Push notifications are an incredible tool for promoting our website's content and staying connected with our readers. At first, this type of notification was only available for mobile devices, but now all the major browsers support desktop notifications for Windows, Mac, and Linux. Let's see how to add push notifications on a WordPress site.
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Free, Unlimited push notifications on WordPress with OneSignal
There are a lot of platforms that will allow us to integrate push notifications on our website. However, many of them have limitations on their free-tier programs or only feature a limited free trial.
OneSignal is one of the few push notification platforms that is both free and unlimited, regardless if we have a hundred, a thousand, or a million subscribers.
Of course, as the old saying goes, "If you are not paying for it, you're not the customer; you're the product being sold."
As per the company FAQ, OneSignal makes money "by using the data we aggregate to improve web and mobile experiences." Which is a roundabout way to say that they are selling the information they gather from our website's push notification subscribers.
If this is a dealbreaker for you, you should choose a push notification service other than OneSignal. After all, there are more than one hundred to select from. If you are okay with OneSignal's terms, keep reading.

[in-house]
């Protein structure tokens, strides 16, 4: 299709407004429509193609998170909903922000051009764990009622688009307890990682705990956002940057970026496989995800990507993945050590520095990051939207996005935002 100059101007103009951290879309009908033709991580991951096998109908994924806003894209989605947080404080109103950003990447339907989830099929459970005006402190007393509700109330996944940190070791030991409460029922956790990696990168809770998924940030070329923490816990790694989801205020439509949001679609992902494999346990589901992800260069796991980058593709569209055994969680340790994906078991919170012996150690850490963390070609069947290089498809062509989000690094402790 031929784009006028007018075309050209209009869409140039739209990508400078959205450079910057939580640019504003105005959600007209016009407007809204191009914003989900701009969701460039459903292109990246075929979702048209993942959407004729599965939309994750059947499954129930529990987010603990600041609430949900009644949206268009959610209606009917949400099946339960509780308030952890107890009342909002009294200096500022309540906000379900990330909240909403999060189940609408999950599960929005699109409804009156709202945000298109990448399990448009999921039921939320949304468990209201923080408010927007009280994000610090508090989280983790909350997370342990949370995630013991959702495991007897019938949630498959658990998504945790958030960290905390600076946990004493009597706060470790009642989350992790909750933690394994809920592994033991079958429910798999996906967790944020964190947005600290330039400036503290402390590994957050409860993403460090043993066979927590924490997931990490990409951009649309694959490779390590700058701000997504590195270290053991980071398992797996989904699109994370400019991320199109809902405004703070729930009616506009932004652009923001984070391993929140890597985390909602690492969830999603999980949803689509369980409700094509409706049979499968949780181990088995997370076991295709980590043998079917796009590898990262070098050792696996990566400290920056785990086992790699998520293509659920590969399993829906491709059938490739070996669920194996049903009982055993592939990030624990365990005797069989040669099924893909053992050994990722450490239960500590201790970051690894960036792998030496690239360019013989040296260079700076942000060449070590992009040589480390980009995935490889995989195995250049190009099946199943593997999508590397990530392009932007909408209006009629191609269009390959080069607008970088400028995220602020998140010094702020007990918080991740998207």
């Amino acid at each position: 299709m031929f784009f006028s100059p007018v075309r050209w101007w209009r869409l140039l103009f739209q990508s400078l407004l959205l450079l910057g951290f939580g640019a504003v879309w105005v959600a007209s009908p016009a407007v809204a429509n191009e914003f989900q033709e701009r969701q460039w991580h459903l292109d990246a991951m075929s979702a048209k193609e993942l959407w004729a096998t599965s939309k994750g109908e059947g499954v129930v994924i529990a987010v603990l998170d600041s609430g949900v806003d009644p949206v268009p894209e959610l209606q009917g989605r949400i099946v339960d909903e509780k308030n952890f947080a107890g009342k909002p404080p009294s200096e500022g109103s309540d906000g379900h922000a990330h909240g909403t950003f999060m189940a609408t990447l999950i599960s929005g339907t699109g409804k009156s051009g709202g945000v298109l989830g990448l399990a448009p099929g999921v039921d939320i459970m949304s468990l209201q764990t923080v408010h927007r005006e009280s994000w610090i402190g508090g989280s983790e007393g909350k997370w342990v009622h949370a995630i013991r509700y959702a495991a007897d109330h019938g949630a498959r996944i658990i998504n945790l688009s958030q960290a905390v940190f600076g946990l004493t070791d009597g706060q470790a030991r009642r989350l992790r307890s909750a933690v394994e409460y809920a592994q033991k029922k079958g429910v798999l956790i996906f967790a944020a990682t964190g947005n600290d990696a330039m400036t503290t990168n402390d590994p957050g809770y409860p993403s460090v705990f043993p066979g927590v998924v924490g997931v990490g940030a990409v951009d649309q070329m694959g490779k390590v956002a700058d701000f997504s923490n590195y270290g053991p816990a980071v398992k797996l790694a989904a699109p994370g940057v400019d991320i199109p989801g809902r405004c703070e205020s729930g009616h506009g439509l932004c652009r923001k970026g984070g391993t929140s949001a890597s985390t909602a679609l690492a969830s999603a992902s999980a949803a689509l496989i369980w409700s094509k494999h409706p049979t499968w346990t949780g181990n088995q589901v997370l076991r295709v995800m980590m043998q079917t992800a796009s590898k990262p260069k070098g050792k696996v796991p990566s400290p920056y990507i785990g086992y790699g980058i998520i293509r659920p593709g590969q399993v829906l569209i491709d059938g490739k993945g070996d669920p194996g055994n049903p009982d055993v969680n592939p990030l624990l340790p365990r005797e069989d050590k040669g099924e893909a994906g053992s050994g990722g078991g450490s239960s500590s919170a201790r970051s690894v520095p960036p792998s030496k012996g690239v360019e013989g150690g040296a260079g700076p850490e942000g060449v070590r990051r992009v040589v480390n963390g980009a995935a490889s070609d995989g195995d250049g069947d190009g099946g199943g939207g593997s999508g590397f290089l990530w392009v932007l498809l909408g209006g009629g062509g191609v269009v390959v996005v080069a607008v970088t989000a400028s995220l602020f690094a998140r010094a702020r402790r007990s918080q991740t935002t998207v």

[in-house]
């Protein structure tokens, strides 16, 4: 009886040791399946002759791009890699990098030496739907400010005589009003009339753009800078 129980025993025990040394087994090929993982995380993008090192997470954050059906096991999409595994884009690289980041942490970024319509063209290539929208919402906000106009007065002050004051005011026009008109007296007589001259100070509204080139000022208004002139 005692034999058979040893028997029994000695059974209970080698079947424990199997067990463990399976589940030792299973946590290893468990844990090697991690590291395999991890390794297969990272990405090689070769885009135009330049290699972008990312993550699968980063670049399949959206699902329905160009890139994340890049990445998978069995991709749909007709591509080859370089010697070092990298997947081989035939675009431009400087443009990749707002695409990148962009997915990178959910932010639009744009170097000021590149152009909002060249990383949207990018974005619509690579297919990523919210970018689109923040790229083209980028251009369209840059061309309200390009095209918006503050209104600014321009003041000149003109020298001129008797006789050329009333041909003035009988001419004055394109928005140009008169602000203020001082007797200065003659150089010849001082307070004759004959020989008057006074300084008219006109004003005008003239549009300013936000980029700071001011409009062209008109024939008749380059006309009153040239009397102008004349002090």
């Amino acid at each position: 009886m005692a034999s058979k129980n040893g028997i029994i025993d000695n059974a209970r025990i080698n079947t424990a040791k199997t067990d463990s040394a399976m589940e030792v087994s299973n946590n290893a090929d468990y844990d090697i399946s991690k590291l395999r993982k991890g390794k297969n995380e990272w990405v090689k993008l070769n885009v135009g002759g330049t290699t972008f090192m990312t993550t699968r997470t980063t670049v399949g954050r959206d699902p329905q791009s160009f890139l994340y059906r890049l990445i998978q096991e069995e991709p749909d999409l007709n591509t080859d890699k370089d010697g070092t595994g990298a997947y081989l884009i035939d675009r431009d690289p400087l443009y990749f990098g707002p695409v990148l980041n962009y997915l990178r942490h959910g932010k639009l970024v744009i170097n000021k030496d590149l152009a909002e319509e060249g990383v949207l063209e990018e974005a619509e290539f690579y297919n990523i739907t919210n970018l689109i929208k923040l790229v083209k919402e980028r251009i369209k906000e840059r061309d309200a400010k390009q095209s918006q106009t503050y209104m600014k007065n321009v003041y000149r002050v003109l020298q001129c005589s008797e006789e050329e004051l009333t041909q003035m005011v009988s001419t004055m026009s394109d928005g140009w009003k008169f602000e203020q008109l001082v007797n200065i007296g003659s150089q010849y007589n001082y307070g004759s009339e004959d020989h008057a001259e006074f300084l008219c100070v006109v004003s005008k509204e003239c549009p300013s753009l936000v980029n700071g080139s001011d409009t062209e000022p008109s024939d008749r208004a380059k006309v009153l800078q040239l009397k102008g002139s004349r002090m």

Sign up with OneSignal
The first step is creating a free account at the OneSignal website. We will find the sign-up button at the bottom of the homepage.
We can sign up with our email or with our Facebook / Google / Github account.
On our first login, we will get a "Welcome to OneSignal" screen, which we can close.
Set up our OneSignal account
To get started, we click on "Add a new app." Every app is for one particular website, so if we have more than one sites, we need to add a separate app for each.
Firstly, we name our app. This name won't show anywhere; it's for our personal use.
Then, on the next screen, we click on the Settings button.
Set up push notifications for Chrome / Firefox
We will find separate settings for Chrome / Firefox and Apple Safari, because of the way Safari handles push notifications. On this guide, we will cover both of the different methods.
For starters, we click the Configure button for Chrome and Firefox.
We enter our site URL and the path to default icon we want to use for the push notifications. Of course, when we send a push notification for a post, the post's featured image will replace this default icon. But it's good to have a default for other notifications.
If we haven't implemented SSL on our website, which means we are using http:// instead of https://, we must check the "My site is not fully HTTPS" checkbox.
OneSignal makes a good point that we should upgrade to HTTPS. But not every website owner is ready to make this step. If that is the case for you, just choose a subdomain within the OneSignal website.
After we save, we click on the Keys & IDs tab. There, we will find the information to add to the OneSignal WordPress Plugin later on.
Set up push notifications for Safari
Back at the Platforms tab, we click "Configure" for Safari.
To set up push notifications for Safari, we just need to add our site name and Site URL.
We don't need to upload a .p12 certificate or notification icons; it's optional to do either.